This is a collection designed to introduce students to the history of aviation as told through the lens of the scientific method-design process. Students begin by thinking about why is flight important in our lives, and how did we get to the airplanes we now know? Students look at the many designs that planes have gone through, and discuss why perseverance and problem-solving are important skills to have. They also see that teamwork, cooperation, and a desire to succeed were necessary for the Wright Brothers to do their important work. Feel free to pick and choose from the resources in creating your own collections:
Overall Learning Outcomes:
- Scientists use trial and error to form conclusions.
- Scientists test hypotheses using multiple trials in order to get accurate results and form strong conclusions.
- Scientists use multiple data and other evidence to form strong conclusions about a topic.
- Scientists work together to apply scientific research and knowledge to create new designs that meet human needs.
- Scientists help each other persevere through mistakes to learn new ideas.
Guiding Questions for Students to Answer from this collection:
- Why is flight important?
- How do scientists solve problems?
- How do scientists collect data to help them solve problems?
Student Podcasting: Exploring the "Nature of Science" through Podcast Development [TEACHER TEMPLATE-- MAKE A COPY]
[DESCRIBE YOUR STUDENTS' PODCAST TOPIC HERE; INCLUDE ANY IMAGES, NOTES OR DOCUMENTATION ABOUT THEIR PROCESS.
EXAMPLE (3-4 sentences): Sixth grade students conducted research about our community's access to clean drinking water, electricity, and roads over the past fifty years. Students identified subject matter experts, refined interview questions, conducted interviews and produced the episode included here. This collection includes the completed podcast episode, alongside text and images documenting the students' research and production process.]
This Smithsonian Learning Lab collection includes examples of student-created podcast epsidoes, in response to prompts from the Sidedoor for Educators collections. After listening to Sidedoor podcasts to set context, gain background knowledge from Smithsonian experts, and initiate a local dialogue on the topic, students engaged in community-based scientific research to explore and collect evidence about how this topic and the content within the episode is defined locally.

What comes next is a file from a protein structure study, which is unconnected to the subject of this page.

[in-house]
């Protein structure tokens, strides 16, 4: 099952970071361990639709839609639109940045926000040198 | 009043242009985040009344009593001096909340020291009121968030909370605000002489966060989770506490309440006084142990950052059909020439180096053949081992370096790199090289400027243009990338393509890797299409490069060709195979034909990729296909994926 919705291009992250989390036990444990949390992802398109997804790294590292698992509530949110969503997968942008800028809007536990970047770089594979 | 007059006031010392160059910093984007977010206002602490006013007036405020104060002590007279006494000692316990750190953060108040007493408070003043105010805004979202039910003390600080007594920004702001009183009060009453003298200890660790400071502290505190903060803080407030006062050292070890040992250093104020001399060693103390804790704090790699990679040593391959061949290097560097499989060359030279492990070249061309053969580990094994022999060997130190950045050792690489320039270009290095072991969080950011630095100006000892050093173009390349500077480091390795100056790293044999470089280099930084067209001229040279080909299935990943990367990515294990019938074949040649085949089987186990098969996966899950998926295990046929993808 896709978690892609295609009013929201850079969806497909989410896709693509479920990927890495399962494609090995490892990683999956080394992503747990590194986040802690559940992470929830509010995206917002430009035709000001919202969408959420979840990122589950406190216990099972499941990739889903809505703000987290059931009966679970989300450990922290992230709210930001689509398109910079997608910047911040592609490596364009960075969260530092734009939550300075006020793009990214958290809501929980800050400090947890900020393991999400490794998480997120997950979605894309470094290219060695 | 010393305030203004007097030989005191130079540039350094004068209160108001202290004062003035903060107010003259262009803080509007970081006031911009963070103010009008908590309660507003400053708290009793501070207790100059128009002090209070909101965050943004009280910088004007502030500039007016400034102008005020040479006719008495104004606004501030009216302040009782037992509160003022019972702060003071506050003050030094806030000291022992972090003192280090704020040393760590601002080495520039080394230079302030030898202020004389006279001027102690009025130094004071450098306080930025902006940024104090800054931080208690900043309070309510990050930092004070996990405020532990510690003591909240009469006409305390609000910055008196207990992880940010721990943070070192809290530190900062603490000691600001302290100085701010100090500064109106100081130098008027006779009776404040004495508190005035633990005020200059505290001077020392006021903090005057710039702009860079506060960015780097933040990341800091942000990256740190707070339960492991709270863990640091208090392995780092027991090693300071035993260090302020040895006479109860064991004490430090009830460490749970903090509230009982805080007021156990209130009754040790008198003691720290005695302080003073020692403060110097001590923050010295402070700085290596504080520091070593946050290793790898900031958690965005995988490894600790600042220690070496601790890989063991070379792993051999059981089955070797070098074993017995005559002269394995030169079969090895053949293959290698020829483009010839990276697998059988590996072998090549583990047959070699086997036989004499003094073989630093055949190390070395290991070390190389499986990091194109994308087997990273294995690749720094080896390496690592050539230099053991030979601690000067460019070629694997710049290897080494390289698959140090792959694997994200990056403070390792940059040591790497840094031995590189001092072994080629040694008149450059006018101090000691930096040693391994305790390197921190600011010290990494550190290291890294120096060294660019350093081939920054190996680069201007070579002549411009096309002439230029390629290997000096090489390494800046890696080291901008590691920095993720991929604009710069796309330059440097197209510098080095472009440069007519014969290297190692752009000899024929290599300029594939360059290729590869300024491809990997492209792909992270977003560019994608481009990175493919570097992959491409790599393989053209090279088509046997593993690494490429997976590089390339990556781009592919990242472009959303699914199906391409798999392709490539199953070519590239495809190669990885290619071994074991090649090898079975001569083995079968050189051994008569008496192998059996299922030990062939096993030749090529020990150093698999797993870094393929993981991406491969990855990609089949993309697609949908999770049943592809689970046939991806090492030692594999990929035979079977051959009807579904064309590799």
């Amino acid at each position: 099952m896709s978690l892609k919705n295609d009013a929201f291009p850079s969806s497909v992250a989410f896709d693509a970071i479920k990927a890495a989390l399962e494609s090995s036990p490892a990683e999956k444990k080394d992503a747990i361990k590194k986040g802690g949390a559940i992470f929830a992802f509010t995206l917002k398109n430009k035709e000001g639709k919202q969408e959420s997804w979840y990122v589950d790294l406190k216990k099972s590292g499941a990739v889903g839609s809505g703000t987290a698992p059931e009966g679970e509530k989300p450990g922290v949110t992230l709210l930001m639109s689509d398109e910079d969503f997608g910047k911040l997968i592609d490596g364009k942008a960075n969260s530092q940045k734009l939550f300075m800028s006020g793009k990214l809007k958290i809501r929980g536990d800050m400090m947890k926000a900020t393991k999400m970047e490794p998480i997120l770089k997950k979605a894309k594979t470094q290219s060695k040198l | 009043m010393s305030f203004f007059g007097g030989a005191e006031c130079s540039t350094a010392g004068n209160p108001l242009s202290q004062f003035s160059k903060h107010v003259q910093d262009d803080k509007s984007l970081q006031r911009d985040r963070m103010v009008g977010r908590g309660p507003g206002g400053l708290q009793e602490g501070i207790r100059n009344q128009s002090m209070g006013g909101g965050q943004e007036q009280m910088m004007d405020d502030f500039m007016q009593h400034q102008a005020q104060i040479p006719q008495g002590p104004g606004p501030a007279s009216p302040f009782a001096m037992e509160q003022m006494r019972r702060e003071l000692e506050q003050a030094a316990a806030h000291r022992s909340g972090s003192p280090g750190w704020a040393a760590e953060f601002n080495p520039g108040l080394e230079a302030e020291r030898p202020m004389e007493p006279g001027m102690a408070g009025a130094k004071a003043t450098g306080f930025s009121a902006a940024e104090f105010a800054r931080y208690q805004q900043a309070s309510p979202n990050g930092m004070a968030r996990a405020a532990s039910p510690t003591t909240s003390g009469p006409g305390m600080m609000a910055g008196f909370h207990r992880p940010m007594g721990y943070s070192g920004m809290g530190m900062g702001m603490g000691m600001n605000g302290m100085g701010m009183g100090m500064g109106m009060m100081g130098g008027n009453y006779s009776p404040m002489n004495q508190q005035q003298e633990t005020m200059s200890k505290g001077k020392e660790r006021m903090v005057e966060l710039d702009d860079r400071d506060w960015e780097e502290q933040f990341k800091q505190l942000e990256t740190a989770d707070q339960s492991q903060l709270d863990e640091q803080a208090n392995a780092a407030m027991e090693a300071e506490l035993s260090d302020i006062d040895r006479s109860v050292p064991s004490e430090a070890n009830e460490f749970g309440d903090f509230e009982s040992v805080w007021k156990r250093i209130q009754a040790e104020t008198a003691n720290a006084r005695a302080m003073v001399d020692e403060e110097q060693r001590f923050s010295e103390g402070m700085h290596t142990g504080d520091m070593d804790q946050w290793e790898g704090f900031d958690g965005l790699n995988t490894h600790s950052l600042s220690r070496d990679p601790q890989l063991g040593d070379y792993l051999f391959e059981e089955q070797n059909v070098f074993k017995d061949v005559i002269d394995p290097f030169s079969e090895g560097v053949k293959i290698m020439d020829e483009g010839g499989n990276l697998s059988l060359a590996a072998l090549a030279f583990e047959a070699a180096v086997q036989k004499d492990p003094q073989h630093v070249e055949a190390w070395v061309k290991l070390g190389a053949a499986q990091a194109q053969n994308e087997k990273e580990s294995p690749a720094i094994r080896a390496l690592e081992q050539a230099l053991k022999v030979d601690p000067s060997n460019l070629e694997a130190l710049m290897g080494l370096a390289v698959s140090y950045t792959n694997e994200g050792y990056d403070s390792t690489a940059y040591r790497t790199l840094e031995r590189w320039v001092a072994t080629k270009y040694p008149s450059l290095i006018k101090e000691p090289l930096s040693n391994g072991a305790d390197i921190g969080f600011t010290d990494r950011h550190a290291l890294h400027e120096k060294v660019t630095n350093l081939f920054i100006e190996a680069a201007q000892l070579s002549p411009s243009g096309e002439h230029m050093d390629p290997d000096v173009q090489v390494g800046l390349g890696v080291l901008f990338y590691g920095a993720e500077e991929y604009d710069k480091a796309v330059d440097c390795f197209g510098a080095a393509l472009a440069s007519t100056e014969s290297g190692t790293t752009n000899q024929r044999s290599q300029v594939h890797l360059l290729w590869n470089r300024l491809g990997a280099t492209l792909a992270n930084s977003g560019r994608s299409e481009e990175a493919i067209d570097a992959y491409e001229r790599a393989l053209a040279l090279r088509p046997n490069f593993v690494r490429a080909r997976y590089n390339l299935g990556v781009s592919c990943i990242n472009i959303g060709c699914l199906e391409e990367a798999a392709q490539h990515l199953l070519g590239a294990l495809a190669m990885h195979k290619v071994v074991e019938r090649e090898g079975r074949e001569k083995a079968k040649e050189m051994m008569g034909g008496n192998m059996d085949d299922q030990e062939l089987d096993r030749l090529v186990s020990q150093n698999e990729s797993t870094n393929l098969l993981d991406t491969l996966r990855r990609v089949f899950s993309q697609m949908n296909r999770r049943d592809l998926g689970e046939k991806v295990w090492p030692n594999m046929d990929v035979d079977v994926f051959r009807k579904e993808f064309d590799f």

To find additional student podcast collections, search the Smithsonian Learning Lab for #YAGSidedoor2019.
A collection of portraits of women that defied conventions of their day. Portraits chosen for this collection could lead to a discussion on the evolution of feminism in the US. It includes several learning to look strategies.
This collection was created in conjunction with the National Portrait Gallery's 2019 Learning to Look Summer Teacher Institute.
In this collection the students will examine the Time Cover of Albert Einstein and the Time Cover of J. Robert Oppenheimer. As they study the two, students will answer three questions about the two covers: What do you think you know about this portrait? What puzzles you about this portrait? What does this portrait make you want to explore? Students will examine the portrait to determine what they see as similarities in the two men. Brief biographies of the men will be given to the students after they examine the photography to help students with the puzzling part and a possible springboard into the exploration of the men. After this the students will view the picture of the two men and answer the questions about them.
This collection was created in conjunction with the National Portrait Gallery's 2019 Learning to Look Summer Teacher Institute. #NPGteach
This collection explores the necessity, logic, and fairness of the inclusion and/or exclusion of people of history based on gender and/or race.
Looking Using the Puzzle Strategy
Looking using several various strategies.
Easily customization by simply using as an individual or group lesson or by requiring all, some, or one of the additional group portraits.
Researching People and Inventions
Recognizing Bias and Objective Analysis
Understanding the Difference Between Bias and Prejudice
Argumentative Essay Writing (Designed as a timed writing for AP Lang, but the prompt could easily be turned into a formal writing assignment.